The nightcap, satin bonnet, sleep scarf is nothing new and is not unique to any one culture. But it is, and has been, a best friend to Black people — especially Black women — for generations.
We owe our bonnets a debt of gratitude. They help keep our hair from tangling, frizzing, drying out, and otherwise looking a hot mess. I honestly don’t know a Black woman who doesn’t use one or at the very least wraps her hair up every night with something. I know I’m not the only one with the sixth sense of being able to detect if it has fallen off in the night.
Seeing a Black female character on television going to bed or waking up without a bonnet tells me who’s missing in the writers’ room. I always feel so bad for her but through the magic of TV her hair is usually fine. (But we know.) I don’t know if it’s a kind of anxiety but thinking of waking up or going to sleep without a bonnet gives me an upset stomach.
When I was a little girl, nearly every night my mother would set up in the living room with a bag of sponge rollers to one side, a jar of TCB and a bottle of Hair So New to the other, and a tabletop mirror perched atop an old popcorn tin. She’d carefully roll her hair, grease her scalp, and when she was done would top everything off with a blue, white, and gold satin scarf to keep it all in place.
My mother set the example, and when I wasn’t being a total handful, I might also manage to slap a scarf on at night.
It served as a mundane rite of passage, but as I grew older I began to appreciate the nightly ritual. I loved how it was an instant connection between me and my girlfriends when we’d have sleepovers. Gossiping about the goings on at school, all of us with our hair wrapped up, remains a favorite memory of mine.
But the covering of Black hair isn’t always a purely happy thought. Black women especially have been subjected to sumptuary laws regarding the covering of their hair while in public. Tignon laws in colonial era Louisiana were forced upon light skin Black women so that it was immediately known by any onlooker they were not white and should not be given the graces or privileges afforded to white women. Of course this law backfired as headwraps became fashion statements, being beautifully decorated and extravagantly wrapped.
Free women of color stood out more than they ever had before the law, which only heightened their desirability in colonial society.
Laws like these and treatment of Black hair in white supremacist societies in general means that the sleep bonnet has a different meaning when worn on Black person’s head. The difference these days is that there is a choice.
For whatever reason, let’s say respectability politics, it’s generally okay to wear a hair wrap in public; but when the hardworking sleep bonnet gets worn outside the house, it’s treated with derision. We don’t play like that here. Sleep bonnets serve a function, providing protection to hair from rough pillows cases and sleeping; but they’re also a cultural shorthand for when someone has more important things on their minds than doing their hair. Don’t cross a Black person wearing a sleep bonnet outside. I guarantee you they do not have the time but they might make time for any out of pocket remarks. Trash behavior over something so innocuous can be completely avoided.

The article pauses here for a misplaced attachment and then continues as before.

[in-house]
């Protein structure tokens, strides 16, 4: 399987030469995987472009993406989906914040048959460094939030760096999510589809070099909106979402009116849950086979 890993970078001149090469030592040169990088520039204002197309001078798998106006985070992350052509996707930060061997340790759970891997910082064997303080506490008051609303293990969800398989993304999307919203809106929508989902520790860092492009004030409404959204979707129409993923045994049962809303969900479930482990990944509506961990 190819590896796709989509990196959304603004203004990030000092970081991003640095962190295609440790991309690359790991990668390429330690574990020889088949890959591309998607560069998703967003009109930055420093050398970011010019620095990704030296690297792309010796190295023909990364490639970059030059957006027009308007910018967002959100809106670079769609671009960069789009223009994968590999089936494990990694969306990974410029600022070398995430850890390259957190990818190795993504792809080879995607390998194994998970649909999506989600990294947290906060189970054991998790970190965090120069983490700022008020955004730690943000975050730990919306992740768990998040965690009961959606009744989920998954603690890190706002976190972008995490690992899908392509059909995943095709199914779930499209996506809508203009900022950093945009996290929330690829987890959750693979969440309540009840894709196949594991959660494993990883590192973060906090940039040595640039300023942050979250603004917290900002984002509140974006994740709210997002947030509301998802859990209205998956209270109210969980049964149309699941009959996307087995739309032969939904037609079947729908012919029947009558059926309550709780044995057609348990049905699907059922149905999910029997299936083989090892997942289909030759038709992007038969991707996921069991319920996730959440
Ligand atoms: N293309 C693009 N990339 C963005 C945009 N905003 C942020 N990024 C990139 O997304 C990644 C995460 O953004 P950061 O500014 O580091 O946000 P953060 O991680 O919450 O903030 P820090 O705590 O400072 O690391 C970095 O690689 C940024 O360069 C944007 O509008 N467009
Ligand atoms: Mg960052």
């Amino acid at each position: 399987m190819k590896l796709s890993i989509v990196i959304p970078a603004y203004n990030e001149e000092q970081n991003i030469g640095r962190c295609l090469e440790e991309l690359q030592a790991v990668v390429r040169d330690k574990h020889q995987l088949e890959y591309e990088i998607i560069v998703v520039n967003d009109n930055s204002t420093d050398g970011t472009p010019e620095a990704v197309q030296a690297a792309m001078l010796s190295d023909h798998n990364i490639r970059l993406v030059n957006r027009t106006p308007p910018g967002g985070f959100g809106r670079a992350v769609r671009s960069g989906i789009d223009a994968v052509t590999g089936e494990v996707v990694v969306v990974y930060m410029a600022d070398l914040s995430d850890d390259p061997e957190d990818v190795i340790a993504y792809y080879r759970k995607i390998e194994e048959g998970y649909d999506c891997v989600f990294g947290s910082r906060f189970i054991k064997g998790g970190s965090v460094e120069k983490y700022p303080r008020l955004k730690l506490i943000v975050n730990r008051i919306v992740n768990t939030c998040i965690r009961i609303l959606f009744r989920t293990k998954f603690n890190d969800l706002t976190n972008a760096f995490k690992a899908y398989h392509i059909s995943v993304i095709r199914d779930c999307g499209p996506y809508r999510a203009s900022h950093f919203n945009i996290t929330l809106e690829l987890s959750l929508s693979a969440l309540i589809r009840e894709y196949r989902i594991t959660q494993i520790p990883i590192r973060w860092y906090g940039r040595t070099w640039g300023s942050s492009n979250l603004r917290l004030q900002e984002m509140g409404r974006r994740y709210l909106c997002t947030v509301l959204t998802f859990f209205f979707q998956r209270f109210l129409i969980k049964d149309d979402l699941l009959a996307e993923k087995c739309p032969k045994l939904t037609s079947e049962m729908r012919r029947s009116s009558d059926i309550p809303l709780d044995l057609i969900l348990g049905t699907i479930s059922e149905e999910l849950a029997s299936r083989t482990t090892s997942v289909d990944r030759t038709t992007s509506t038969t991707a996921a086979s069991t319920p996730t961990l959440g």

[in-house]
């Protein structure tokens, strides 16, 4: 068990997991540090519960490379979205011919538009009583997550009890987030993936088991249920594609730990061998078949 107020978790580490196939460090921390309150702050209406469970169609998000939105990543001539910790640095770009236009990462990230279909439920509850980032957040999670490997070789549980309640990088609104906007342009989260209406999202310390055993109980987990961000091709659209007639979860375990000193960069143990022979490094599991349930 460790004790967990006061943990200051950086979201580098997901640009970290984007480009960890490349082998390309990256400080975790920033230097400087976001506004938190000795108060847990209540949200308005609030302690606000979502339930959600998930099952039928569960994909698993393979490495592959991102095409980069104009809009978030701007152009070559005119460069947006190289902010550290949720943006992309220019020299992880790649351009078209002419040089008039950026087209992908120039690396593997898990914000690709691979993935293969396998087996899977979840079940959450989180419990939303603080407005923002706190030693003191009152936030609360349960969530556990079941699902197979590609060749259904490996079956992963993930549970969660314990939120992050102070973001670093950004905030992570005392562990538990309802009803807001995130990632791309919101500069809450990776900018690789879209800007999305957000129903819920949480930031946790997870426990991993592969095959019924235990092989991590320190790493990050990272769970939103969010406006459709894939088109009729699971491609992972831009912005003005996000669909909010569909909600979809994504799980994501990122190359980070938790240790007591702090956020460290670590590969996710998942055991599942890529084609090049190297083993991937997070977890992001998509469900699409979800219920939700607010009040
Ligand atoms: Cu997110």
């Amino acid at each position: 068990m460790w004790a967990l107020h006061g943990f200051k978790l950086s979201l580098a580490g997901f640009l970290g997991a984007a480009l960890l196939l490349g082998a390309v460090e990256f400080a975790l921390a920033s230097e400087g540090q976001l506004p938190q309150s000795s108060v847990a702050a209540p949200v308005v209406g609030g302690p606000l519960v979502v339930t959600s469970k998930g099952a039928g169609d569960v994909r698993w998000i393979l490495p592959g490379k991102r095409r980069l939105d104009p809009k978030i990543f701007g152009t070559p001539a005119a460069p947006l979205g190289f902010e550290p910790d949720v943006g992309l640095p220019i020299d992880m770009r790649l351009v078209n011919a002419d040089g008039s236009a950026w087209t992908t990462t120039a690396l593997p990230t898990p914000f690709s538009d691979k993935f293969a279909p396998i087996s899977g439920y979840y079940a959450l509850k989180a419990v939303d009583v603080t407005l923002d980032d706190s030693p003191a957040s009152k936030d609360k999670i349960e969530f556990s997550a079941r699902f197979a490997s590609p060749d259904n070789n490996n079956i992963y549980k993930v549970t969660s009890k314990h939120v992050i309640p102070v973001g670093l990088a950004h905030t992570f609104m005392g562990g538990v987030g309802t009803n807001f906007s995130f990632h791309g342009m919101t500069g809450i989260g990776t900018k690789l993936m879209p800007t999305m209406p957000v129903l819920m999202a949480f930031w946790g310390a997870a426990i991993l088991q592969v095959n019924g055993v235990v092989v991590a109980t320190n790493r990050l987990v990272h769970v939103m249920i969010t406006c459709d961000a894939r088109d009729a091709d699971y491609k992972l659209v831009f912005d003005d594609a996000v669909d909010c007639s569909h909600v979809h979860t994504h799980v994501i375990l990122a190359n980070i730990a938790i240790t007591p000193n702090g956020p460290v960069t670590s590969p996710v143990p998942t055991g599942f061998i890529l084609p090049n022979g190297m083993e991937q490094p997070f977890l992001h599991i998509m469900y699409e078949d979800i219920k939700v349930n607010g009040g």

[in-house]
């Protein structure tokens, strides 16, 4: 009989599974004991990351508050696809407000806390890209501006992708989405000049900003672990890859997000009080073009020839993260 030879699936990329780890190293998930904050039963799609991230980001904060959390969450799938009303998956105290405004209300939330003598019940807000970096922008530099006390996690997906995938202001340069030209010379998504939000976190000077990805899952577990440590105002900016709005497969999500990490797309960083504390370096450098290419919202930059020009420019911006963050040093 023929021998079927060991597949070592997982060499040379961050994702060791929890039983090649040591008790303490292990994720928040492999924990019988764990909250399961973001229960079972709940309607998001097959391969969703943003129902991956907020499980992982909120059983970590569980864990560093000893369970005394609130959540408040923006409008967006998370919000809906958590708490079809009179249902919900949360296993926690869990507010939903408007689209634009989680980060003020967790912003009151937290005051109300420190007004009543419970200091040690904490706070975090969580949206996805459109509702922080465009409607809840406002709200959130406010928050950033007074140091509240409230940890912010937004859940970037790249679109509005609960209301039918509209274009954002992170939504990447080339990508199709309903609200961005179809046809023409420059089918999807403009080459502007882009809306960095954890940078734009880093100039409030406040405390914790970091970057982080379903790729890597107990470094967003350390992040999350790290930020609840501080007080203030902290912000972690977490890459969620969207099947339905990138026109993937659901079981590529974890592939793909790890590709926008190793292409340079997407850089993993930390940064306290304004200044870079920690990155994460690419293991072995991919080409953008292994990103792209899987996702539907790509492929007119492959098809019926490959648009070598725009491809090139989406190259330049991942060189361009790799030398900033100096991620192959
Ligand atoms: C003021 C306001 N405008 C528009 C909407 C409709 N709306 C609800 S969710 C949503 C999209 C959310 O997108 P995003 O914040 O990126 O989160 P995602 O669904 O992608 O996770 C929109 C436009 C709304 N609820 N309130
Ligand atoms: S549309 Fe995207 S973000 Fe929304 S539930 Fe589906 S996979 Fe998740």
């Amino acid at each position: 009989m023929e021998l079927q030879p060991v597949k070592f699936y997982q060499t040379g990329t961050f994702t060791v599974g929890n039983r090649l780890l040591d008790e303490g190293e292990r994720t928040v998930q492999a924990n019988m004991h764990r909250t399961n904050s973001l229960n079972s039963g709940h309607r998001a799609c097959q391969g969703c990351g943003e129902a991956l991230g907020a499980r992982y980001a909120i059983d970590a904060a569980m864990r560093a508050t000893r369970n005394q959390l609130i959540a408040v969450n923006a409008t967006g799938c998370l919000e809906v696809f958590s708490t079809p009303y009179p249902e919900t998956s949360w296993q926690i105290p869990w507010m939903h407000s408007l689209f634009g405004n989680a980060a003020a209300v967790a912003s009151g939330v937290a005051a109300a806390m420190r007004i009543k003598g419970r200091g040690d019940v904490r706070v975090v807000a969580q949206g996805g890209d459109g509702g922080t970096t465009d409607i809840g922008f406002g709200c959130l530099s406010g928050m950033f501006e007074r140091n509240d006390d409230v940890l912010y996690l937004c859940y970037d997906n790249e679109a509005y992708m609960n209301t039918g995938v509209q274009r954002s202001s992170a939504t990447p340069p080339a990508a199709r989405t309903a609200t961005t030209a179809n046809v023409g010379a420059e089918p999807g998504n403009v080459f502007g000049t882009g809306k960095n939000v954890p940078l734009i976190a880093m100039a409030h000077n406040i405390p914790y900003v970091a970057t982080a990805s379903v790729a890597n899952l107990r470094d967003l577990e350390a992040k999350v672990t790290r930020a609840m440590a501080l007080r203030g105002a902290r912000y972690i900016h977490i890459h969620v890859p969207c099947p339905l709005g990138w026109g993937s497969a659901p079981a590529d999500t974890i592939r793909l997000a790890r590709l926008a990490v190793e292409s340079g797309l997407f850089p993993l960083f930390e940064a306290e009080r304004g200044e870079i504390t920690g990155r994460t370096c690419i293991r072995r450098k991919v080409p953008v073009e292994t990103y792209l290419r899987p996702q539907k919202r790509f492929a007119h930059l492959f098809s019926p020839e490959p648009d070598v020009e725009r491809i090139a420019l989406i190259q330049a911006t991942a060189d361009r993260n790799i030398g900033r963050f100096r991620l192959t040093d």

Let’s be easy when it comes to sleep bonnets. They do so much for us.
If you’re not Black and you’re wondering if it’s okay to wear one. all I can say is please do. As mentioned before, they’re more of a tool before anything else. Black people aren’t the only ones who use or can benefit from them. Use one for sleeping or when you’re awake and simply need to keep your hair out of the way until you’re ready to deal with it. All of this is fine. What is not fine is claiming you’ve come up with something new.
Think of them like hoodies: Anybody can wear a hoodie but Black people in hoodies are immediately suspect in a society soaked in white supremacy. So if you want to try it out, buy from a Black company. We’ve perfected sleep bonnets and chances are good you can find something perfect for you and all your loved ones. Everyone can wake up without happy hair if they want. The choice is yours.
Best Hair Bonnet Tips
- Wash your hair bonnet(s) at least weekly.
- Have more than one bonnet in more than one size.
- Avoid bonnets with velcro closures or exposed elastic — they can tear hair and irritate skin.
- Store one in a pillowcase so you can always find it.
- Long flight? Pack one in your carry-on.
- Don’t go back for a forgotten bonnet at your ex’s. Let it go. It’s theirs now.
Nowadays, I generally prefer the bonnet to the scarf. It’s easy to use, and for me, stays in place more reliably than silky scarves. I also have a satin pillowcase to ensure against a wayward hair bonnet and hairstyles that don’t suit the use of one. I adore my bonnet and everything it does for me.
Do you love your bonnet? Do you use one? Would you like to?
Have a brand you’d like to recommend? Tell us all about it in the comments.
Header: Jessica Felicio